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Night Creature: Crescent Moon Chapter 18

My stopping in the middle of the sidewalk had screwed up the flow of people, but since this was New Orleans no one shoved or cursed me. Most of them had drinks in their hands, and at this time of the day were mighty mellow.

Except for Charlie, who took off like the drug dealer had only a moment ago.

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I wasn’t much for running, but I leaped into the narrow street, dodging cars, horse-drawn carriages, and people who’d gotten sick of stumbling along the crowded, broken cement.

I might have been mistaken about the identity of the last dead man I’d seen walking. Him I hadn’t known personally.

Besides, why would Charlie run if he didn’t have something to hide? And being a zombie? Big secret.

I couldn’t believe I was even considering such a thing, but hey – this was New Orleans and he was a dead guy.

As I ran, I reached for my zombie-revealing powder, sending up a murmur of thanks when I found it in my pocket. Now all I had to do was catch him.

Easier said than done. My chest tight, my lungs burned. I might be able to kick ass in a self-defense class, but jogging I sucked at Charlie was pulling away from me.

He turned a corner several blocks ahead. By the time I got there, he was gone.

I’d chased him out of the touristy section and into a slightly run-down area where small jazz clubs lined the street Mostly empty now, a few stood open as employees prepared the places for the evening. All of them had interesting names like The Spotted Cat.

A thin, elderly black man swept dust out the front door of a building without a name. As I passed he nodded, smiled, and murmured, “Ma’am.”

“Did anyone run through here just now?”

He shook his head but kept his eyes on his broom. I frowned. He had to have seen Charlie. Unless my quarry could just up and disappear.

For all I knew, he could.

I retraced my steps to Jackson Square, where the party continued. I no longer had any desire to linger. The sun was completely gone.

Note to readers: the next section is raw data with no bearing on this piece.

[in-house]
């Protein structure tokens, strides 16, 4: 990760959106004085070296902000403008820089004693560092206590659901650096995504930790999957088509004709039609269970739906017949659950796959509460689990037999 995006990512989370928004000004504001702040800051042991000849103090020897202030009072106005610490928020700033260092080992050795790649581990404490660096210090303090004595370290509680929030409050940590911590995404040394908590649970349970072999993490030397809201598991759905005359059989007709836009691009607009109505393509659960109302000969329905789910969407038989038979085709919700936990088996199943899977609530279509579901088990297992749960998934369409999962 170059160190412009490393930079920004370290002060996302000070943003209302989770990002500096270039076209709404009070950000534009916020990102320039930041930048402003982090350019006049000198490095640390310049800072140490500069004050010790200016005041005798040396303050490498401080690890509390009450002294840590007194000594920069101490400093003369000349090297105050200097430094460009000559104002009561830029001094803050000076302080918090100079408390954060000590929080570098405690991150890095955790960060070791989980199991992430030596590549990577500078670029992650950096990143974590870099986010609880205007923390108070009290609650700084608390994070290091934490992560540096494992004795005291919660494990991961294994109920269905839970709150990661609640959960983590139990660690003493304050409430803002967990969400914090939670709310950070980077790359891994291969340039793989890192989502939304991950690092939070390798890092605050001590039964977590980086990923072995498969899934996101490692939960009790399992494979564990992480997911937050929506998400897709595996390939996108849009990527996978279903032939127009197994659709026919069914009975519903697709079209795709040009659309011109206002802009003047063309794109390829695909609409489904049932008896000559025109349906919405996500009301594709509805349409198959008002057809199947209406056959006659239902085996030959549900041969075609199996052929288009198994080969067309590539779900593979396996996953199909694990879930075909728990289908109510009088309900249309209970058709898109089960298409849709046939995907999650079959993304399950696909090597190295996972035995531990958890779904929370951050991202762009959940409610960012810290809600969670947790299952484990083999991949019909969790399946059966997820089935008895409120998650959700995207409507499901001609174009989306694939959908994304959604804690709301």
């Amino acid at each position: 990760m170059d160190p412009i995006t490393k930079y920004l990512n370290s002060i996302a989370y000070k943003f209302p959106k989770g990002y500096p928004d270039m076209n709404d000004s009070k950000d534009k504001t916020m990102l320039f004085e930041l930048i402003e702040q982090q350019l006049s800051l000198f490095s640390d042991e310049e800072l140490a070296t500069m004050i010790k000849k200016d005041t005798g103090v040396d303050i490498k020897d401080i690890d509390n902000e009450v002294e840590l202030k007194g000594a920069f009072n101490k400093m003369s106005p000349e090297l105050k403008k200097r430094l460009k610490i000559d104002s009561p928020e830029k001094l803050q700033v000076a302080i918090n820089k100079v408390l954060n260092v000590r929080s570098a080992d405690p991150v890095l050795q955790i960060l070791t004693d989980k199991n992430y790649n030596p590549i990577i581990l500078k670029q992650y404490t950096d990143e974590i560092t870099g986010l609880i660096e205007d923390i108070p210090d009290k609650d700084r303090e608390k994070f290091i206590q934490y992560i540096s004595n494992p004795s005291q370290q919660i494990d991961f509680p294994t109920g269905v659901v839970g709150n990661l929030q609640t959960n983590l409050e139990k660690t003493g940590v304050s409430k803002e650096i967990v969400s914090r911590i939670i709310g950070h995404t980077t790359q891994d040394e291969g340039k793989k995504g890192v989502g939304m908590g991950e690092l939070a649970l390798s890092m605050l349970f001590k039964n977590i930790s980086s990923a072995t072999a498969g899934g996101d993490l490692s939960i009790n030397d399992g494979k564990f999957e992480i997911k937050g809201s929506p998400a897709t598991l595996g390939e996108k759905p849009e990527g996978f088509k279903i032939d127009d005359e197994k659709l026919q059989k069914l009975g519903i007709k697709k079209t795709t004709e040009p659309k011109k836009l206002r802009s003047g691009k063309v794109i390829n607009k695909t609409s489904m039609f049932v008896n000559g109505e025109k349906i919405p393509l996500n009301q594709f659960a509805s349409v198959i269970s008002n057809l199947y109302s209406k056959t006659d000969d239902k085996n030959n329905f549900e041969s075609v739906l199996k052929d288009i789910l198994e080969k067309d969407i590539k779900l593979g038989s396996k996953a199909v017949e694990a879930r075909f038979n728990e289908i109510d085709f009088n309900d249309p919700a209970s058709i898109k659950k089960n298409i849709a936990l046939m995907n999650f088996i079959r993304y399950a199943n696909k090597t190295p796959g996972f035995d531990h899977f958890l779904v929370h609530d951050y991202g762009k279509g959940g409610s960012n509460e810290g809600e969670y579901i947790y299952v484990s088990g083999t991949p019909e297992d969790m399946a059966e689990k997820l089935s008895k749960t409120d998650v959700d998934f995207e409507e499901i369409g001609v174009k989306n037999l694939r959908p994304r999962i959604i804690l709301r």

At Cassandra’s, I burst in, then stared. Detective Sullivan appeared as surprised to see me as I was to see him.

“Ms. Malone. What are you doing here?”

“Funny, I was going to ask you the same thing.”

“I have questions for Ms. – ” He broke off with a scowl and turned back to Cassandra. “What’s your last name?”

“Priestess Cassandra is good enough.”

“I am not calling you Priestess.”

“Cassandra’s fine, too.”

Detective Sullivan’s face got so red I was tempted to help him loosen his tie. However, I didn’t think he’d appreciate the gesture. The man probably slept in a suit.

Although – my gaze lowered to that tie, imprinted with a tiny Lucy holding a football for a clueless Charlie Brown – I was starting to think Sullivan wasn’t as humorless as he pretended to be.

“You two know each other?” he managed.

“Yes,” Cassandra and I said at the same time.

“How?”

“I came in to shop.”

“For what?’

“What are you, a cop?” I quipped.

He blinked, a confused expression replacing his annoyance. “Well, yeah.”

Cassandra laughed, then turned the sound into a cough. I took pity on the man and answered his question – kind of.

“I heard this was an interesting place. Came in, looked around, and – “

“We bonded,” Cassandra put in.

“Bonded,” he repeated.

“I liked her; she liked me. Pals.” Cassandra crossed her middle finger over her index finger. “We’re like this.”

Now I was the one who choked on a laugh.

Sullivan didn’t appear convinced, but he let the matter drop. “I’m investigating a missing person.”

I thought of Mrs. Beasly. The New Orleans PD was really on the ball.

“Well, not exactly a person,” the detective said, and Cassandra and I exchanged glances. “At least not anymore. There’s a body missing from the morgue.”

I started, but the detective was staring at Cassandra and not at me. He didn’t notice my reaction. Cassandra did, but she was savvy enough not to ask why that information disturbed me.